What Goes Straight Up?
Graphs of economic statistics usually meander across the page like a walk through the forest; others will wiggle up and down with the business cycle like an EKG machine. Only recently have we been confronted with statistics that shoot up vertically, like a lie on a polygraph test.
Statistics such as the monetary base and the money supply have gone vertical due to the Federal Reserve’s trillion dollar bailouts of big financial institutions. Essentially they have taken possession of some of the banks’ assets in exchange for adding reserves to the banks’ accounts at the Federal Reserve. This is the easy part. All they have to do is to make a bookkeeping entry in the account of the banks and money is created out of thin air.
Monetary inflation is the source of most of our economic problems, but the one people are most familiar with is price inflation. What happens when all that new money makes its way from bank reserves to new loans as intended? Eventually that loaned money makes it into paychecks and then into the markets for gasoline and milk, and this means higher prices for all.
The Federal Reserve has said that it understands the importance of reversing policy and withdrawing excess liquidity to prevent price inflation. In Congressional testimony Federal Reserve Chairman Ben Bernanke said that “We understand the necessity of winding this down at the proper moment so we will not have an inflation problem at the other side.”
Easier Said Than Done
Anyone can push the monetary inflation button and interest rates will fall and the politicians will jump for joy. The hard part is reversing this policy. It will involve the Federal Reserve selling assets like government bonds and asset-backed securities back into the financial markets. This would soak up liquidity, but it would also reduce bank reserves, reduce credit availability and loans, and increase interest rates.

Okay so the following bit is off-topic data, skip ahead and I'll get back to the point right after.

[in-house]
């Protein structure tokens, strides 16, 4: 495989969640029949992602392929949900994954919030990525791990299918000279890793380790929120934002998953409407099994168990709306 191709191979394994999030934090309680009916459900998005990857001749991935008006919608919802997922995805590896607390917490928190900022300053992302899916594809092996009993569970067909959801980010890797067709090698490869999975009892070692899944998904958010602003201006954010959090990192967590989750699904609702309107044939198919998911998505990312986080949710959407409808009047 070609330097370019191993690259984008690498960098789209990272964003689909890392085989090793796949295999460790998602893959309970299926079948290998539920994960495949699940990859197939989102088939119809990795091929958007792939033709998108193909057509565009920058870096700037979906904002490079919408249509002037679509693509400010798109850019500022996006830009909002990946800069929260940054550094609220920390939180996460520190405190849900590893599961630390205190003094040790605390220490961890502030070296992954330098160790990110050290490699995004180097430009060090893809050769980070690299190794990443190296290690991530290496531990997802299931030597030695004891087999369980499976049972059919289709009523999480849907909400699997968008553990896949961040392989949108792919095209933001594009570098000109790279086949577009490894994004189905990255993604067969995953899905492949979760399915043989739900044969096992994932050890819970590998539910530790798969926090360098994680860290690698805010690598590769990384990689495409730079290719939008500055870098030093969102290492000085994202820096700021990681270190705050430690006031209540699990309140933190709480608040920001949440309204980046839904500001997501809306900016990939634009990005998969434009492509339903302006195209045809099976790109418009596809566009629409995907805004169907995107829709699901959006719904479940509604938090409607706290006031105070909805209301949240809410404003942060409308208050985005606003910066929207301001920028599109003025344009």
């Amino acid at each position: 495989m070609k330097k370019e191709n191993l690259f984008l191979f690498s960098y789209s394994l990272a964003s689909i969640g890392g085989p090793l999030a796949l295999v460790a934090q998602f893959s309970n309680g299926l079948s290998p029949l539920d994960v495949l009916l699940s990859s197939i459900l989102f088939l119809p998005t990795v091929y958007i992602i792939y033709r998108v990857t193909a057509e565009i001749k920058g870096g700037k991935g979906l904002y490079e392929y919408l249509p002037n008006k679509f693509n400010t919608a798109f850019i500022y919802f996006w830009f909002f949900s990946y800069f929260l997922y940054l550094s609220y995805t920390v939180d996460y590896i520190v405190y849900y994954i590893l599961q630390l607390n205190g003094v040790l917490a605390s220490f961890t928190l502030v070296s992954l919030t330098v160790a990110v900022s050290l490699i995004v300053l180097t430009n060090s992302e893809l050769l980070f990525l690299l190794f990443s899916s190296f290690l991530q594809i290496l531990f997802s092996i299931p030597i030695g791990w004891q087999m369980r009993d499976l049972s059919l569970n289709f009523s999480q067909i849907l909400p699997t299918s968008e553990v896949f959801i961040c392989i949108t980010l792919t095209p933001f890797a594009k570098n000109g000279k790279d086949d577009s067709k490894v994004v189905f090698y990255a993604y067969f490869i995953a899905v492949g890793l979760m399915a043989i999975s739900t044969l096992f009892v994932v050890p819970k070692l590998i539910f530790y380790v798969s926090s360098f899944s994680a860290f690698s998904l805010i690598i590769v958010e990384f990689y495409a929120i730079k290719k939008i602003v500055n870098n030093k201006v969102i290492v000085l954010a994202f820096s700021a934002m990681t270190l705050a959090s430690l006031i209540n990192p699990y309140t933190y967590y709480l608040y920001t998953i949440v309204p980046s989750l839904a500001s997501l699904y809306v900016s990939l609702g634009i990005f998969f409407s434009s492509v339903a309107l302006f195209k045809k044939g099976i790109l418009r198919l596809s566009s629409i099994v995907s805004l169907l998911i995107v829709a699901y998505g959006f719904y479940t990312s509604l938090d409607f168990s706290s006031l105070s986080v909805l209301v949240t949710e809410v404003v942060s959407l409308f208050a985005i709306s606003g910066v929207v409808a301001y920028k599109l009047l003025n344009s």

If they start the reversal before the economy recovers, they may be able to beat down price inflation in the economy, but what will the politicians and pundits say to higher interest rates and restricted credit while unemployment is still rising? If they wait until the economy has recovered, most experts think it will be too late to prevent the emergence of higher price inflation in the future.
Of course a better question might be–how often does the Federal Reserve, or any central bank, reduce the money supply? Long term statistics of the money supply show that central banks are clearly in the business of inflating the money supply and debasing or devaluing our money. This way they make money, banks make money, and politicians get to pay the $11+ trillion national debt with depreciating paper money.
This is why economists from the Austrian school have always emphasized the importance of the gold standard where gold and silver serve as money. When money is a tangible thing like a silver dollar and banks are required to hold checkable deposits on reserve, a central bank could not have caused the housing bubble that led to the multi-trillion dollar bailout/stimulus policy. Gold secures the value of money and prevents reckless government spending.